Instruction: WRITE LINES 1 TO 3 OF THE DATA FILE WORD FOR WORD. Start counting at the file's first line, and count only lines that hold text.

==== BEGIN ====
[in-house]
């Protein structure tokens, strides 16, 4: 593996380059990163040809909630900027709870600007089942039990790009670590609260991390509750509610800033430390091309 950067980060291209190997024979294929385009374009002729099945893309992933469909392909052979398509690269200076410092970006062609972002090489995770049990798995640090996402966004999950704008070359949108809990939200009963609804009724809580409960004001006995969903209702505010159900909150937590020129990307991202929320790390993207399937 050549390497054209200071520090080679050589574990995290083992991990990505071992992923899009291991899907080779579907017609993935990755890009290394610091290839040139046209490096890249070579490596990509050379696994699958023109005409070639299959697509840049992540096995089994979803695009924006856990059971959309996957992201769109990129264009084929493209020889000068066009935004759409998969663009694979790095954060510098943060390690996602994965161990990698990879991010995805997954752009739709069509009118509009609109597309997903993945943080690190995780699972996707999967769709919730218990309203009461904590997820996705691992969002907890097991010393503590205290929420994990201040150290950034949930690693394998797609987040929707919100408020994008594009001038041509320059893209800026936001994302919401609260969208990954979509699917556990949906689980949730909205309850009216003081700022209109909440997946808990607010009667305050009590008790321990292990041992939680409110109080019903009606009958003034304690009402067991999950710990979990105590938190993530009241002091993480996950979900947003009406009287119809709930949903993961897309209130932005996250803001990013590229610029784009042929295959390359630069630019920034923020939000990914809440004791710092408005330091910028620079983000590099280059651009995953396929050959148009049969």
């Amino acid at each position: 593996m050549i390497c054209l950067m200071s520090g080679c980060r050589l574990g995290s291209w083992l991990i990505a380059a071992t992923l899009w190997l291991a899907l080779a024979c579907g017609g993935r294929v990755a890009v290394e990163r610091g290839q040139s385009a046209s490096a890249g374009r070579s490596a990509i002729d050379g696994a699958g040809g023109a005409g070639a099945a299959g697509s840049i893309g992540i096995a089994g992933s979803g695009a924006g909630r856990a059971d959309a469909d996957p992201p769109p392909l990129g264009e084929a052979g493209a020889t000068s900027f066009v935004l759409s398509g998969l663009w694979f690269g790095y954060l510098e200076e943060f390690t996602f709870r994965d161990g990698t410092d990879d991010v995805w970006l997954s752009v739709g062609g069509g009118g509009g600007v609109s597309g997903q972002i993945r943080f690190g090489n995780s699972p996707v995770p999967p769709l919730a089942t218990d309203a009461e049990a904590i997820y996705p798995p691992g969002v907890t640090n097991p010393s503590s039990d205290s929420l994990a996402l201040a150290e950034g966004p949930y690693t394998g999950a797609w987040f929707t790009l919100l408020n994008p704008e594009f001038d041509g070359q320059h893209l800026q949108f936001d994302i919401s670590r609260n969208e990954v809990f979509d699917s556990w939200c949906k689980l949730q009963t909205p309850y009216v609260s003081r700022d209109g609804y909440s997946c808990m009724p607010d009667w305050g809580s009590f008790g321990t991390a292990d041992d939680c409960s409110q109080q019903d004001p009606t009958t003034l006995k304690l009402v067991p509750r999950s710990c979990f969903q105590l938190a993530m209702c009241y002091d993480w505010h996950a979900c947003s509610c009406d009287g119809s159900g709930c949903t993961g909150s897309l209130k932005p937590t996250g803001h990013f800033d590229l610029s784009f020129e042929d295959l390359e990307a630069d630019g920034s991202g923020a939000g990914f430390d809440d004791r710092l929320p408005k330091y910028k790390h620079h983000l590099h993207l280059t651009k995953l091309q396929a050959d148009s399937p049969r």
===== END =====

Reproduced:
[in-house]
């Protein structure tokens, strides 16, 4: 593996380059990163040809909630900027709870600007089942039990790009670590609260991390509750509610800033430390091309 950067980060291209190997024979294929385009374009002729099945893309992933469909392909052979398509690269200076410092970006062609972002090489995770049990798995640090996402966004999950704008070359949108809990939200009963609804009724809580409960004001006995969903209702505010159900909150937590020129990307991202929320790390993207399937 050549390497054209200071520090080679050589574990995290083992991990990505071992992923899009291991899907080779579907017609993935990755890009290394610091290839040139046209490096890249070579490596990509050379696994699958023109005409070639299959697509840049992540096995089994979803695009924006856990059971959309996957992201769109990129264009084929493209020889000068066009935004759409998969663009694979790095954060510098943060390690996602994965161990990698990879991010995805997954752009739709069509009118509009609109597309997903993945943080690190995780699972996707999967769709919730218990309203009461904590997820996705691992969002907890097991010393503590205290929420994990201040150290950034949930690693394998797609987040929707919100408020994008594009001038041509320059893209800026936001994302919401609260969208990954979509699917556990949906689980949730909205309850009216003081700022209109909440997946808990607010009667305050009590008790321990292990041992939680409110109080019903009606009958003034304690009402067991999950710990979990105590938190993530009241002091993480996950979900947003009406009287119809709930949903993961897309209130932005996250803001990013590229610029784009042929295959390359630069630019920034923020939000990914809440004791710092408005330091910028620079983000590099280059651009995953396929050959148009049969």
């Amino acid at each position: 593996m050549i390497c054209l950067m200071s520090g080679c980060r050589l574990g995290s291209w083992l991990i990505a380059a071992t992923l899009w190997l291991a899907l080779a024979c579907g017609g993935r294929v990755a890009v290394e990163r610091g290839q040139s385009a046209s490096a890249g374009r070579s490596a990509i002729d050379g696994a699958g040809g023109a005409g070639a099945a299959g697509s840049i893309g992540i096995a089994g992933s979803g695009a924006g909630r856990a059971d959309a469909d996957p992201p769109p392909l990129g264009e084929a052979g493209a020889t000068s900027f066009v935004l759409s398509g998969l663009w694979f690269g790095y954060l510098e200076e943060f390690t996602f709870r994965d161990g990698t410092d990879d991010v995805w970006l997954s752009v739709g062609g069509g009118g509009g600007v609109s597309g997903q972002i993945r943080f690190g090489n995780s699972p996707v995770p999967p769709l919730a089942t218990d309203a009461e049990a904590i997820y996705p798995p691992g969002v907890t640090n097991p010393s503590s039990d205290s929420l994990a996402l201040a150290e950034g966004p949930y690693t394998g999950a797609w987040f929707t790009l919100l408020n994008p704008e594009f001038d041509g070359q320059h893209l800026q949108f936001d994302i919401s670590r609260n969208e990954v809990f979509d699917s556990w939200c949906k689980l949730q009963t909205p309850y009216v609260s003081r700022d209109g609804y909440s997946c808990m009724p607010d009667w305050g809580s009590f008790g321990t991390a292990d041992d939680c409960s409110q109080q019903d004001p009606t009958t003034l006995k304690l009402v067991p509750r999950s710990c979990f969903q105590l938190a993530m209702c009241y002091d993480w505010h996950a979900c947003s509610c009406d009287g119809s159900g709930c949903t993961g909150s897309l209130k932005p937590t996250g803001h990013f800033d590229l610029s784009f020129e042929d295959l390359e990307a630069d630019g920034s991202g923020a939000g990914f430390d809440d004791r710092l929320p408005k330091y910028k790390h620079h983000l590099h993207l280059t651009k995953l091309q396929a050959d148009s399937p049969r």